After a two week social hiatus I decided it would be a good idea to go out. You know, do young people things and meet some new "friends". Lately I've been holing myself up and trying to avoid alcohol and people.
For some reason, the two are inexplicably linked.
I decided I was going to go up to the local gay bar and see one of the RuPaul queens who was performing there. Seemed like a good choice.
After all was said and done I definitely had a bit too much to drink. We all have those moments where we succumb to our own chaos and end up creating a bit of a mess.
I think I left my phone on the bar, or dropped it when I was getting into my Uber. The funny thing is that I remember calling the Uber, and my phone was in my hand and then...like magic, it just wasn't.
The next morning I woke up and I felt like I was dying. My limbs were akimbo and it was clear I had slept in my party dress. Of course, the first thing I needed to do was get in the shower and steam out all of the toxins. This was an integral part of my morning routine in college when I would pull this sort of behavior four nights a week, as young people do.
It was about noon before I realized I had actually lost my phone, and not dreamed about it.
"Ah damn it. God damn it." I said as I reached for the land line that my aunt and uncle thankfully still have, due to a package deal with their TV and Internet provider.
"Yeah, dad I lost my phone. I'll probably never see it again, so what should I do. Do I have insurance?"
"Uh, yeah we'll call the insurance company and see what we can do."
A few hours later I found myself restless. What was I going to do all day if I couldn't check social media and complain via Twitter? Isn't this what I have devolved to: feeling totally disconnected without my little pocket world?
I finally got on the computer and checked my e-mail, you know, for possible job offers or important correspondence that usually just buzzes on my phone screen. Nothing. Of course.
A few more hours pass and in the afternoon sun I realize that I might just want to stay off the grid for a while. No phone, no problems right? I don't really need one to survive. I can make due with my computer. It's not like I have to answer to a lot of people or anything.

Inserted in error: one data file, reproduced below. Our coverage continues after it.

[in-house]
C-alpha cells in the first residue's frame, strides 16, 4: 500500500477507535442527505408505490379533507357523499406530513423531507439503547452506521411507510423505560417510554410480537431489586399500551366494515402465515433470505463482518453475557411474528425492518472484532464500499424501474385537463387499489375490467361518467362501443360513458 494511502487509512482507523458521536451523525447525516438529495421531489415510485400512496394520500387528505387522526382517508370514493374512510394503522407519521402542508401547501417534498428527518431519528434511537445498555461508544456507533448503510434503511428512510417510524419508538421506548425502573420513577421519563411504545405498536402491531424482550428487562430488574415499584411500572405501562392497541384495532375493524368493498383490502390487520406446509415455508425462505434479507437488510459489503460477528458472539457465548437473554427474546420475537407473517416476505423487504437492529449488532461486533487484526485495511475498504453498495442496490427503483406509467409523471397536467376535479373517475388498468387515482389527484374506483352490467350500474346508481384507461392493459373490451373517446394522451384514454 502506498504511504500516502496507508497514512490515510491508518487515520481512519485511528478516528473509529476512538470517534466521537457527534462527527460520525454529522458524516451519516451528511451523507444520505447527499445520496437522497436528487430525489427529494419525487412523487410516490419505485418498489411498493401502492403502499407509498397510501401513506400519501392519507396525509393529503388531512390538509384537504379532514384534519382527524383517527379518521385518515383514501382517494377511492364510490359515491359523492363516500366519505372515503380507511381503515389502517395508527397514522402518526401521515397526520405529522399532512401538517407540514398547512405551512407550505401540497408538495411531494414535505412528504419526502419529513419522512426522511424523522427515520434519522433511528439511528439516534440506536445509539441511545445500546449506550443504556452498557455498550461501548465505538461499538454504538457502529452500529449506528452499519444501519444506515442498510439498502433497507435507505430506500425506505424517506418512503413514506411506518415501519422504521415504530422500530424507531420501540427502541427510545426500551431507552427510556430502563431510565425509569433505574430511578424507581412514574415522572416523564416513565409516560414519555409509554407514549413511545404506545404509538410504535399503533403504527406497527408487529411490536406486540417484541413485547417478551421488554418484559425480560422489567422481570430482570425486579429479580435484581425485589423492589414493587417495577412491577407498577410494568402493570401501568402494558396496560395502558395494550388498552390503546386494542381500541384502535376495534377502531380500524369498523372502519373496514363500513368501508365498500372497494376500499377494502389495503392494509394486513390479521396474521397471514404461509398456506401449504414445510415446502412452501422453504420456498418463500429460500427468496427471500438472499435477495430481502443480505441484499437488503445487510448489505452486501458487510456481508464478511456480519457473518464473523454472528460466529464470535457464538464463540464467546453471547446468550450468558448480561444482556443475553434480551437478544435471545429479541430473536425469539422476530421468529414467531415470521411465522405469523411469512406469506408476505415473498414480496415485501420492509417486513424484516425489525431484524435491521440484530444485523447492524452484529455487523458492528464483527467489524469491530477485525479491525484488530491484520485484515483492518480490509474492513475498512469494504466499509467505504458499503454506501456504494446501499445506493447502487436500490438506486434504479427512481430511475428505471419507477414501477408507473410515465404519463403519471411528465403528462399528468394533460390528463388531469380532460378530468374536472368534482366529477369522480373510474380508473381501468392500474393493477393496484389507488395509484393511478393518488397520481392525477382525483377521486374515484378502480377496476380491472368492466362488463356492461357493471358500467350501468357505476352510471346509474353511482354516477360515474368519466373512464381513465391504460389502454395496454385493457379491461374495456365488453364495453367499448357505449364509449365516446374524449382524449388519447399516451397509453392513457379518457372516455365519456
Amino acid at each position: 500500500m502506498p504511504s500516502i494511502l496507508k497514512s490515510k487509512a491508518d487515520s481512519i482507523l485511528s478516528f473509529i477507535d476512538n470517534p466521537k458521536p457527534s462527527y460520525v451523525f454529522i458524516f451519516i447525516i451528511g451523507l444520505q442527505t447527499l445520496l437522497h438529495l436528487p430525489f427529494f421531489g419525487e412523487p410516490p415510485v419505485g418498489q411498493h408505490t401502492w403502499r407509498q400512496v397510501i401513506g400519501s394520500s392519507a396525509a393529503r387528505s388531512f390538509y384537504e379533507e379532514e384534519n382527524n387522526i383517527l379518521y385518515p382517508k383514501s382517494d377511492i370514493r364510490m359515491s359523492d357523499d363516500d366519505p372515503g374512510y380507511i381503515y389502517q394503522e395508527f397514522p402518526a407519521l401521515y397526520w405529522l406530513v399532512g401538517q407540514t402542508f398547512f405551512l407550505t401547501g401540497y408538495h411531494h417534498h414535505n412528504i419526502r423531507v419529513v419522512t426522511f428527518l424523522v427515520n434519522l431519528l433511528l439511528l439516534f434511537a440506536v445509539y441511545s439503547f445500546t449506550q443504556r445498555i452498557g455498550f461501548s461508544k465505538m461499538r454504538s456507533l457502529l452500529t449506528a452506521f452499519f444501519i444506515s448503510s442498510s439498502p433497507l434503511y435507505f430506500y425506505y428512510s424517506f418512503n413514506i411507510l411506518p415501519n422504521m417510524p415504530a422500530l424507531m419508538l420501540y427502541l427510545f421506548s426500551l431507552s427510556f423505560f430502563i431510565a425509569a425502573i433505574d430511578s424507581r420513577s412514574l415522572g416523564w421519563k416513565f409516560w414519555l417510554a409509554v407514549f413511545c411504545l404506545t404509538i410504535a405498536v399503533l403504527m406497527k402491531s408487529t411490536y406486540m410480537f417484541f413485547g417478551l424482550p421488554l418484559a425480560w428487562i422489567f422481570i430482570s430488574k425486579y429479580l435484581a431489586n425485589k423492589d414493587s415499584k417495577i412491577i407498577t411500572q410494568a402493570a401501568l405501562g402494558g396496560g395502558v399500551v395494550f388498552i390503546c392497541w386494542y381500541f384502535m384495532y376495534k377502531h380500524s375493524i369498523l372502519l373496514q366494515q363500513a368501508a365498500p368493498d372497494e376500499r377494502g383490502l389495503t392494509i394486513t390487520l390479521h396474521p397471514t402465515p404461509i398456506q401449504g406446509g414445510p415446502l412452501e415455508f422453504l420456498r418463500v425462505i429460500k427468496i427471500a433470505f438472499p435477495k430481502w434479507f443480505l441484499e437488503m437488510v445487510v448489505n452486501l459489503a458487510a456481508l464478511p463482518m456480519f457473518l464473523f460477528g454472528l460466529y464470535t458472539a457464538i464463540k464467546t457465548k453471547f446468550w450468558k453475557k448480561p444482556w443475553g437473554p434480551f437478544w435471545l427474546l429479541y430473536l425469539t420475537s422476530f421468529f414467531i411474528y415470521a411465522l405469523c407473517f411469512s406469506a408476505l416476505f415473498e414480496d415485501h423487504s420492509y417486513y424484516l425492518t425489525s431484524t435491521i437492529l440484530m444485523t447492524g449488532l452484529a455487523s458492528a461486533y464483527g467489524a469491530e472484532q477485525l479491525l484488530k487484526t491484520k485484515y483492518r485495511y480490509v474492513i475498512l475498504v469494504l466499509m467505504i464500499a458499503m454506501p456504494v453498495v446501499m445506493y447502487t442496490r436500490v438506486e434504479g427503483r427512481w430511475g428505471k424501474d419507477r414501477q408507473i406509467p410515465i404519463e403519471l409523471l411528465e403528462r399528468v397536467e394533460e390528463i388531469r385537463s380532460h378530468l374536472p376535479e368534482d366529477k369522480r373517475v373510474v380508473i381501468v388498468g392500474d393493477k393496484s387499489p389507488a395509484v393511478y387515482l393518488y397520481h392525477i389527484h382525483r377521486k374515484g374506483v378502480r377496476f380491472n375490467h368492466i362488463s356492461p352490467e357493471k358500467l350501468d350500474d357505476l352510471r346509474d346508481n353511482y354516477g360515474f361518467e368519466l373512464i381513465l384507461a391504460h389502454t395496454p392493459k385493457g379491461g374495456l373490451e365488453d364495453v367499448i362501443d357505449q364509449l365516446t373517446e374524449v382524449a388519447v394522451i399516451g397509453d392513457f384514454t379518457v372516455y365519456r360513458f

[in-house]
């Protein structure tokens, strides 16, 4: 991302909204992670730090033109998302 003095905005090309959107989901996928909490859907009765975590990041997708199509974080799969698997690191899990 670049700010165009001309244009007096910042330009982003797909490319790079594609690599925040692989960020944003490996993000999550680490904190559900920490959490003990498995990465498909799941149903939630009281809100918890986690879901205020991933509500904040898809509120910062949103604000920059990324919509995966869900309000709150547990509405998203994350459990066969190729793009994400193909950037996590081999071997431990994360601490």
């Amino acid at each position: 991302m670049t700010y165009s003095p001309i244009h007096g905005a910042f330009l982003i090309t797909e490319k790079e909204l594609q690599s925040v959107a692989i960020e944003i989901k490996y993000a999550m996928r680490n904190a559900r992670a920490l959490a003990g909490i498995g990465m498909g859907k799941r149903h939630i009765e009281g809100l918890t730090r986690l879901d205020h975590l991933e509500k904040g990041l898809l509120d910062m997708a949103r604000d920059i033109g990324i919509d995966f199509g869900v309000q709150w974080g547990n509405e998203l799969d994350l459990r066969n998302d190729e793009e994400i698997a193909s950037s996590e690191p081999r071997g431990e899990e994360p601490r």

Then a thought ran through my head, maybe I should just get a flip phone or a blackberry. Maybe I should just move up to Sonoma county and only use my typewriter for a little while. That sounds good right?
Then I thought about the notifications that show up on a home screen, and how they'll pile up. I thought about how people would start to wonder whether I was relevant or not if I disappeared for a little while. Then I thought about people looking at me for social media jobs, and realizing that I couldn't even keep up with my own.
I guess the luxury of not having a phone was more impractical than I thought.
It's been two days, and I haven't missed it one bit. Sure it's nice to be connected, and it's sad that I lost all of my photos and that from my adventures over the past year, but it's really okay because everything is connected in my brain. At least, I think it is.
As much as people bitch about the disconnection that occurs when we plug in to our phones, they are a necessary evil in this day and age. We connect with employers, our friends and our families. But there is a cost to it, we tend to compare ourselves to others more often, we get jealous and bored of where our lives are. It's a connection to the things we want everyone to see, and it's a distraction from the things that actually are. Losing my phone has taught me that what we see online is just an expertly curated bit of bullshit. It takes a lot more courage to face the facts.